Also, geography and cultural milestones are big helpers for people (along with dates and photos.) Ask your father-in-law for concerts or other big events she attended, rock stars she was fond of, things she went to year after year (state fair, etc.) Put up a map of the state or country (whichever feels more appropriate) and let people "tag" it with their memories.

Oh, and try and gather as much relevant info (not necessarily specific to her) as you can - like, was she on the swim team or in the chess club? Would there be memories tied to the school's mascot or photos of the band? Is there a "spot" in town that all the kids hung out at when she was a teenager? Get her yearbooks out and put them on tables, if you can. Same with stuff like programs from her wedding and any plays she was in and such. Those kinds of things will trigger stories for other people to share.

It may - depending on the specific people involved - be appropriate to put up photos of other friends from this same era who have also passed on, especially if you want to elicit stories from her youth. Most memories of that sort are tied to a larger social structure, and so the context of "everyone from high school" or "Madge, who was in the wedding party" helps people figure out what memories to share.

Don't have people write stuff on the backs of photos - it can mess the photos up and there's not much space (and people get terrifically distraught if they make a mistake, even when you tell them it's a spare copy.) Have them write on index cards taped underneath the photos.

(Please make sure to have comforting foods, lots of water within easy reach of speakers and attendees, and plenty of separate boxes of tissues.)
posted by SMPA at 12:36 PM on July 31, 2012


I wouldn't be inclined to share at a memorial, but I would happily leave my contact info and follow up later, so I think you should have a way to make it easy for people to do so (and make it clear to them that it's important to you).
posted by mrs. taters at 12:45 PM on July 31, 2012


Videos and slide shows are great, but a large picture board can be lingered over, and people can talk about their memories of that event, the time, what they did or how they felt. Some how hard copy is easier to 'process' and can be lingered over. (Do you remember the time that....Come look at this picture!) Try to put up baby pictures and ones of her as a child. That starts parents saying, "Oh, Cousin 2 has her nose." This can be a trigger for stories they will tell each other and perhaps later record on video, tape, or write out. Do have a tape recorder for people who won't want to be videoed.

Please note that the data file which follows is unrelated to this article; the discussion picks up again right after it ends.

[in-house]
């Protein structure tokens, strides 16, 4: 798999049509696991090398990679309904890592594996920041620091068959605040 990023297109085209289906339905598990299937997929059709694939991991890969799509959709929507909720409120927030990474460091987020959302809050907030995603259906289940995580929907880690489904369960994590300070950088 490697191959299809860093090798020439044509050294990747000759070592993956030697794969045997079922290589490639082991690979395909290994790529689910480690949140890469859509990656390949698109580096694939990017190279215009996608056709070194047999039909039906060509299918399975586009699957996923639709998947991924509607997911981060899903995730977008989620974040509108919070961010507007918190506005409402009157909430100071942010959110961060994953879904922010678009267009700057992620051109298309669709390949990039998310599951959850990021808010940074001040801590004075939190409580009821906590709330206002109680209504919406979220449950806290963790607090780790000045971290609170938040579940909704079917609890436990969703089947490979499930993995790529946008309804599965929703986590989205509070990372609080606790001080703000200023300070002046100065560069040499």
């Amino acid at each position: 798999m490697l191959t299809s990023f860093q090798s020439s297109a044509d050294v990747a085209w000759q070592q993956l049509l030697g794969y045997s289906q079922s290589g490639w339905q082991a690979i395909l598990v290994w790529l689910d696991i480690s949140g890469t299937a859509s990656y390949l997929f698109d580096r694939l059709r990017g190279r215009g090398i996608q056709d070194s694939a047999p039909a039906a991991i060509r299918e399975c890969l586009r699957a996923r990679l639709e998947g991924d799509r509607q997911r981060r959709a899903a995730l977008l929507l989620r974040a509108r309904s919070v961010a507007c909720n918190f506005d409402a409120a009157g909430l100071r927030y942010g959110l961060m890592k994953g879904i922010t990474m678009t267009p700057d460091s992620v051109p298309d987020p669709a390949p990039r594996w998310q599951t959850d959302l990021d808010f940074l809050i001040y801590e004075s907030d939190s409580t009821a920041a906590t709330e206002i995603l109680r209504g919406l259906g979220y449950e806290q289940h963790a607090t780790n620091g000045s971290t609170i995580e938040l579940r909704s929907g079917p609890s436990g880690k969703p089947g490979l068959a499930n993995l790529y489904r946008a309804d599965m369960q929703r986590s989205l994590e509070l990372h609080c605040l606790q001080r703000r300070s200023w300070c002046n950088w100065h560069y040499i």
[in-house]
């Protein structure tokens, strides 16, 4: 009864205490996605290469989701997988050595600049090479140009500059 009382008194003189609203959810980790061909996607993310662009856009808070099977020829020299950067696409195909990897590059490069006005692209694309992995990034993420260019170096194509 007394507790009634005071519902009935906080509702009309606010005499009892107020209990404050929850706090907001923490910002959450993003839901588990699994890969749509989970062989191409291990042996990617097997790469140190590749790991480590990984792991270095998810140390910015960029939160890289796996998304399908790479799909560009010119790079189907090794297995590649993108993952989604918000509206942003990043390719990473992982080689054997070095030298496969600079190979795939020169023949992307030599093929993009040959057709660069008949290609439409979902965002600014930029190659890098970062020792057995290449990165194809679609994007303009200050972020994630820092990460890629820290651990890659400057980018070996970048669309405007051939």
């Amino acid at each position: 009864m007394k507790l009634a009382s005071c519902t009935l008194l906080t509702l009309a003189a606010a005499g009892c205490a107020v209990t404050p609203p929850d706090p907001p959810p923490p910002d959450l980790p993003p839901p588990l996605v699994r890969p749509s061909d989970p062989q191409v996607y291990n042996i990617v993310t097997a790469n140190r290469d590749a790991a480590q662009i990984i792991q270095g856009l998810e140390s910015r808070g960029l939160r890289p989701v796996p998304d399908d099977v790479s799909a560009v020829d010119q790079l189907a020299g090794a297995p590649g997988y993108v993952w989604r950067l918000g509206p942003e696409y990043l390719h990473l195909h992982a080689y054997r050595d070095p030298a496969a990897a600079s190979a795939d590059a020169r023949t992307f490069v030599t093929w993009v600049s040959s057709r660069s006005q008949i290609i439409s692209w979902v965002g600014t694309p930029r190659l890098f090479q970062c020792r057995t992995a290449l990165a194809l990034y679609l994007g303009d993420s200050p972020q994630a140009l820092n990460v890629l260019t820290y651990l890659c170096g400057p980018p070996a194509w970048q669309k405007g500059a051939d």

Can you ask people to bring photocopies or reprints of pictures they have that no one else might have copies of? If people want to bring a photo that they don't want to give up, you could have a special board on a table with pictures under glass, and assure people they will get them back. Suggest that the people near to you write out what they want to say. That way, if they're overcome, you still have the hard copy, and they could even pin it up for people to read. (Sometimes writing things out is a good idea for anyone speaking at an emotional event.)

If your MiL had a collection or favorite hobby, perhaps you could haul in a couple representative examples to show who she was and what she enjoyed doing. (Here's some of MiL's favorite roosters from her chicken collection.) Did she have a favorite recipe? Print it out to distribute. A favorite poem? Read it out loud. Song? Announce it, and play it even if it isn't "appropriate".
posted by BlueHorse at 3:07 PM on July 31, 2012


Huh. That's tough.

Were I you, and similarly motivated to have something to pass on to those who were not able to meet her:

I would sit down with your father-in-law to determine a time and place for one or the both of you to say what you said in your post to the people who are at this memorial. Her family, and her family-to-come greatly treasures the stories and memories these people have of her, and that the best way for them to honor her memory is to share the pieces of her that made her such a special person.

Then you're going to want to go door-to-door on them. Wander around the memorial and try and make sure that you've talked to everyone (or every group) at least once, if not twice. Ask them if there is anything that they would like to share, say that you wanted to make sure they didn't miss the opportunity, etc. Don't be too bright about it; put your serious face on a little bit.

A lot of this will be down to attitude, which I don't know how to put into an internet comment, but you'll be making this acceptable/appropriate/desirable by how you present it.

Postcards are a fine idea, but people may have a hard time writing down what they think fast enough to make the process non-frustrating. Consider bringing a tape recorder too.

Most of the suggestions in this post are pretty fine. I like the idea of having a private sharing space with a recorder. Having a way for people to contact you later is fine too. Giving people prompts for specific information like stellaluna's suggestion is very good to. Maybe a central area for that (with index cards for filling out and a box for them to go in), since it encourages shorter, staccato answers?

I think the best thing you can do is be respectfully insistent, though. People have stories; among other reasons that they might be unwilling to share them is that they don't think they're important or good enough. You've got to personally invite them to do so, and let them know why it's important to your family (and find a way to do it so that complying with your request is gratifying to them).

Make eye contact. Say please. Let them know you mean it. Let them know that you know they have good stuff to share. Stay on your game and don't stop shaking the trees until you get on the plane to come home.
posted by Poppa Bear at 8:08 AM on August 2, 2012